Haven’t been to Axian. Thanks for that reminder.
As for Annandale and Eden Center, I mean, wow — lots.
OK, my cheat sheets for each.
Annandale (a.k.a. Koreatown), in no particular order:
—Vit Goel —Gom Ba Woo —Honey Pig Gooldaegee —Da Moim —Oegadjib —Nak Won
Eden Center (a.k.a. Little Vietnam), in no particular order:
—Rice Paper —Hai Duong —Thanh Son Tofu —Huong Viet —Nha Trang —Banh Cuon —Pho Xe Lua —Bay Lo —Nhu Lan (for banh mi)
At the Eden Center, in particular, I really don’t think there’s a bad meal to be had. Obviously some are better than others; some are flat-out great. But I don’t think I’ve ever had a meal that was truly disappointing.
Hope this helps, and good luck. I’ll be interested in hearing where you ended up and what you ate and drank …
I would try Praline, in Bethesda, and Stella, in Rockville.
My favorite, right now, are the scones at Shortcake Bakery in Hyattsville. They’re real, old-fashioned scones, not the pseudo-cake you find at Starbucks and a lot of other places. They’re a little dry, they crumble, and there’s not too much sugar in there, either. Cheryl Harrington, the owner, makes them in a variety of flavors, including ginger and cranberry.
This is a small shop, independently owned, and takes over for the former Rhode Island Reds. Harrington also bakes fantastic brownies and gingerbread cookies, gorgeous homemade cakes (including coconut and lemon), and makes her own breads (challah every Friday). It’s great to see a from-scratch bakery open anywhere these days. This one’s deserving of wider support.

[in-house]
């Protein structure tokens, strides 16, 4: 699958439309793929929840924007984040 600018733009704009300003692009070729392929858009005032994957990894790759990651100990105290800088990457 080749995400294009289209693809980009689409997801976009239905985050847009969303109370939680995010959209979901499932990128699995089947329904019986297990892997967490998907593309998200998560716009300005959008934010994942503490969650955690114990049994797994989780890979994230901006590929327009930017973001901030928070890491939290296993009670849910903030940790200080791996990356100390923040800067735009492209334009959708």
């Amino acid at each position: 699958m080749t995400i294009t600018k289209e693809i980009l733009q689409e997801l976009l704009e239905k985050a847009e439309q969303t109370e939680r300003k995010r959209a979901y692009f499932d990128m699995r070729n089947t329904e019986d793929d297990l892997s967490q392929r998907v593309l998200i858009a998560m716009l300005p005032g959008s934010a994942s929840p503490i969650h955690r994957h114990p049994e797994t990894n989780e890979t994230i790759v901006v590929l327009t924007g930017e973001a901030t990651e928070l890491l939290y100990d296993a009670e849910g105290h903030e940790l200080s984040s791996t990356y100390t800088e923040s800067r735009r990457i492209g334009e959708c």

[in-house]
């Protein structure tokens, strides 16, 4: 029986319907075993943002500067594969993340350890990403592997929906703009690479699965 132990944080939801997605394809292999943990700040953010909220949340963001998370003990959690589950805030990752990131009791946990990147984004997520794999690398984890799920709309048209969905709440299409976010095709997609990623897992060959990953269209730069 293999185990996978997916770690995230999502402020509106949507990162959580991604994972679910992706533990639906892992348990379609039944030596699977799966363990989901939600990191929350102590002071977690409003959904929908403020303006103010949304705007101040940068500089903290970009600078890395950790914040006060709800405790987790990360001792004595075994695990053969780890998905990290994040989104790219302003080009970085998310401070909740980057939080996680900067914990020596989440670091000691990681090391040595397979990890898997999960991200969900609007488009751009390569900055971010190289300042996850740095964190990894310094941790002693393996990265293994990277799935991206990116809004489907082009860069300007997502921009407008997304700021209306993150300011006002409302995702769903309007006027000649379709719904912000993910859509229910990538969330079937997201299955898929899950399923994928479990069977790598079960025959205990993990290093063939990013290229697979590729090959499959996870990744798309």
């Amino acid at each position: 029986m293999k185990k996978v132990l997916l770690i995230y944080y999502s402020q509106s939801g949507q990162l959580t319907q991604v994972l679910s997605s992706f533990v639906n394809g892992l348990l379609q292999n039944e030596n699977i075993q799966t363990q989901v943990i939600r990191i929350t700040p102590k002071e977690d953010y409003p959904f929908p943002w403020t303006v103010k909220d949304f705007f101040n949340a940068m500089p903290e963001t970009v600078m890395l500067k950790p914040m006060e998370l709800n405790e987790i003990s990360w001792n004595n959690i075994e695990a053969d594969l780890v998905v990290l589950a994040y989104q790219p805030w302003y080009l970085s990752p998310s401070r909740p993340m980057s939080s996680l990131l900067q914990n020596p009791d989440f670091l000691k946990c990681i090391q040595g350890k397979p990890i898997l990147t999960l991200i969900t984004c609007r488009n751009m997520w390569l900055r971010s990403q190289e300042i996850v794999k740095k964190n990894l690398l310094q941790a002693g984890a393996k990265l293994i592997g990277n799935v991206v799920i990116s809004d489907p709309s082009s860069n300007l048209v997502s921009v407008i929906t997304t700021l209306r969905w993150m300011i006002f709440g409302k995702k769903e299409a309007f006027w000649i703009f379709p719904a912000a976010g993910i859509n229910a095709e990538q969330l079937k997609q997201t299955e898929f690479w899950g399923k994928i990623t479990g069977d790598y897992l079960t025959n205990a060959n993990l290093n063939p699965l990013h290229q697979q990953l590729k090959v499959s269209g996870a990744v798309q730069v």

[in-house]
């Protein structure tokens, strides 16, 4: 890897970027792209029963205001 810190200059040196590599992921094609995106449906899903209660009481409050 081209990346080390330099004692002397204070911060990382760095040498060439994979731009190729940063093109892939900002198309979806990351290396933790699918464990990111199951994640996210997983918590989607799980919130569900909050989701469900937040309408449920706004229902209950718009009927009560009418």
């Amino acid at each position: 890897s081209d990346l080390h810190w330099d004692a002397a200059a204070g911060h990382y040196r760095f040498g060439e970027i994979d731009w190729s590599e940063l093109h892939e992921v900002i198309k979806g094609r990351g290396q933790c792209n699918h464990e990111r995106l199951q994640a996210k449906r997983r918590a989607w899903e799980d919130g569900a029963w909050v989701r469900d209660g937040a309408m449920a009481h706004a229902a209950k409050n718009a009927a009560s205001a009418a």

Thank you for writing in.
It’s unfortunate that people took the chatter’s words the wrong way. I’m sure i didn’t help with my added comment about extra charges.
I hope that this sets things straight, and that everyone out there who is concerned about paying for olive oil and salt is now allayed.
I’m interested in throwing this out for discussion, however, before we bury this once and for all, and so I ask all of you reading along —
If you see olive oil or salt as a menu item at a restaurant — as a tasting, with a charge — would you say to yourself: Huh. Interesting.
Or would you say to yourself: Oh, if I want the good stuff, I’m going to have to pay.
Or — what? What do you think when you see something like salt and olive oil listed separately on a menu, as a designated flight?
Jessica, take it away!
(Note: Jessica Voelker, our chat producer and the magazine’s online food and wine editor, spent the past four years in Seattle before returning to DC. She knows Portland cold. And warm. And every temperature in between.)
The very good news for you, Washington, DC, is that almost anywhere you go will have ample vegetarian options—a Portland menu that does not carefully consider meat eschewers is a rarity.
Andy Ricker excels at the reasonably priced and delicious—Pok Pok is a must-have Portland experience.
The happy hour and late-night menu at Clyde Common is a steal—don’t miss the cocktails, some of the best you’ll have anywhere. Elegant Bluehour also has a great HH, as does the new-ish Gruner. None of these restaurants is terribly expensive anyway, but the discounted menus are an excellent value.
I haven’t had the chance to try Little Bird—Gabriel Rucker’s bistro—but I hear great things.